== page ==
Widowhood, The Great Singles Maker

Today, guest blogger Dorothy Skarles continues her memoir series with another sharing of her own;  her personal experience with widowhood–the great singles maker.

Once again, she walks her talk, following the advice she gives her memoir students:  “Write about your feelings.  It helps.”

Okay, I think, as a friend and fellow writer, writing about one’s personal experience is one thing, but sharing…  Oh my, that’s quite another.  How does she do it?  How can she be that brave?

Is sharing part of her own personal healing?  Or is Dorothy sharing out of generosity so others can heal and learn?

Maybe a bit of both.

I’ll leave that for you to decide.

In the mean time, welcome, Dorothy.


By trying 2

I believe that widowhood truly becomes the great singles maker.

The me, myself, and I, slowly vegetate companionless at home feeling forlorn and abandoned, a death reaction along the bereavement trail that does not come from grief alone.

There are other barriers to confront.

Not long ago, I was surrounded by caring friends and family, who shared my loss.  But all too soon, they returned to their own lives, and I was by myself to cope.

The emotional distance from people set in, and over the first weeks and months, I began to hide in front of the TV, trying to avoid the world 24-7, feeling more alone then ever.

By greenhem

The deafening sound of silence that infiltrated every nook and corner of the house made even simple daily routines hard to do. I lost my purpose to do anything–calling a friend, going to the store for groceries, making a bed, cleaning, or even cooking.

When I did fix a meal for myself, it didn’t taste good. Even preparing a snack was difficult.  And when hunger pains wouldn’t go away, I ate junk food.

Why mess up the kitchen for one breakfast, one lunch, or one dinner?

Still, I knew I had to eat.  BUT WHAT?

By alice

Instant?  The many resources from A to Z of fast food takeouts? The microwave thing with high calorie frozen foods?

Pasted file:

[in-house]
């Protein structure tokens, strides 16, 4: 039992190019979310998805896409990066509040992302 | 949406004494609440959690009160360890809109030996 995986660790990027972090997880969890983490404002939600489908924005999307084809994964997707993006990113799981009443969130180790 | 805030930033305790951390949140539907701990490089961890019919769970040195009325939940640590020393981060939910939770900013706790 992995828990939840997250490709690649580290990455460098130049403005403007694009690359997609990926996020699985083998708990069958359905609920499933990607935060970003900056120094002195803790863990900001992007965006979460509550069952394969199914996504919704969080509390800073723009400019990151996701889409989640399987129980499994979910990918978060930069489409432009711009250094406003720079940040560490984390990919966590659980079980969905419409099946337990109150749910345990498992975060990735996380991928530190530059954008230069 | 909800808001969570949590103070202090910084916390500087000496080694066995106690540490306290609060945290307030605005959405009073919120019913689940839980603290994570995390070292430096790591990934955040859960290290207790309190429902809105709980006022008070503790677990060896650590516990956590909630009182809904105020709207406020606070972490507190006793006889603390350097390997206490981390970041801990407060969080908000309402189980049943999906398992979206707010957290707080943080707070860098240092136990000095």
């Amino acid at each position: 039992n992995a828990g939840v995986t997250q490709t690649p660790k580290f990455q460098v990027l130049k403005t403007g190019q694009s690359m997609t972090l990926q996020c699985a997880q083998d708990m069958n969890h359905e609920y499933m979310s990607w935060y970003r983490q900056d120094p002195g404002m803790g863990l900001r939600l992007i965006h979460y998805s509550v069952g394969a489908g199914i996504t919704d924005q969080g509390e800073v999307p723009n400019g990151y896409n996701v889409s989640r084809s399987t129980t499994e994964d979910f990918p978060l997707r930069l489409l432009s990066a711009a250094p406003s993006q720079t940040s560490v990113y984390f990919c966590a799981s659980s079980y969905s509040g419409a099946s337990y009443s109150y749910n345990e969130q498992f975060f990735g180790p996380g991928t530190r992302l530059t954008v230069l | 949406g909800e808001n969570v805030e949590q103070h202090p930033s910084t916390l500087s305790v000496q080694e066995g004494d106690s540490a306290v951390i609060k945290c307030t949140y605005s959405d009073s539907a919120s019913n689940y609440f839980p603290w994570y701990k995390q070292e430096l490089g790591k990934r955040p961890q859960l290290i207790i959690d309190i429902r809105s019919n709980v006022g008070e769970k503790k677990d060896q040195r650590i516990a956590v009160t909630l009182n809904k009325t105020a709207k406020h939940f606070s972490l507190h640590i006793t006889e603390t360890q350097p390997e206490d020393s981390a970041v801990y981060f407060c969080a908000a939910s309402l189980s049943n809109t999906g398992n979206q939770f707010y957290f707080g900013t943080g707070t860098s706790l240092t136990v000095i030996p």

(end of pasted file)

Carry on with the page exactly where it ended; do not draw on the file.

Or should I forget the endless shock of being a single person and eat breakfast, lunch and dinner at a nice restaurant?

Do I settle, or do I stay in my comfort zone with TV for company?

I could appease my hunger by accepting the daunting checkout of the refrigerator for all those bad tasting leftover’s put away and forgotten (but hopefully still eatable).

But then, in a second search to the back of the refrigerator (where food always seems to hide), a discovery of mildew and mold only turns up my nose for added frustration.

By cathy.fong

I learned in my third bereavement meeting that stress and unhappiness, along with not wanting to cook, starts a vicious cycle of not wanting to eat.

One woman in the group disliked fixing a meal for herself so much that she opened a can of chile.  But when heated, it was too spicy-hot to eat, so she added frozen peas along with water and ate it as soup. A widower sitting next to her laughed and said, “I hope you never invite me to dinner.”

Sharing eating experiences opened the door to what others did when hungry.

“I usually cook too much,” another woman said. “I eat it the first day and it fills me up. The second day, it’s only okay, and the third day, I throw it out.”

Still another said, “When I’m hungry, I eat a box of cookies.”

A man, looking depressed, added, “My wife cooked.  Now I eat in a restaurant.”

The consensus among the grief group, “Who wants to go through all the trouble of cooking when you are the only one who’s hungry?”

I am also learning from the group that each of us must get on with our lives for pain to lessen. I pray to God to give me the fortitude to get up in the morning, look in a mirror, and say to myself, “Today is going to be a good day,” and then know that the words will give me strength to feed the dog, feed the cat, get dressed, and get out to mingle with people.

No more hiding in front of the TV or eating junk food.

By phill.d

The end of the tunnel is for me to discover life’s simple pleasures of meeting a friend for lunch, going shopping, checking a book out at the library, calling a friend, traveling, and having a positive approach for a successful renewal of spirit.

Hey, it’s just another little hurdle to get over….


Thanks, Dorothy,

Margaret Duarte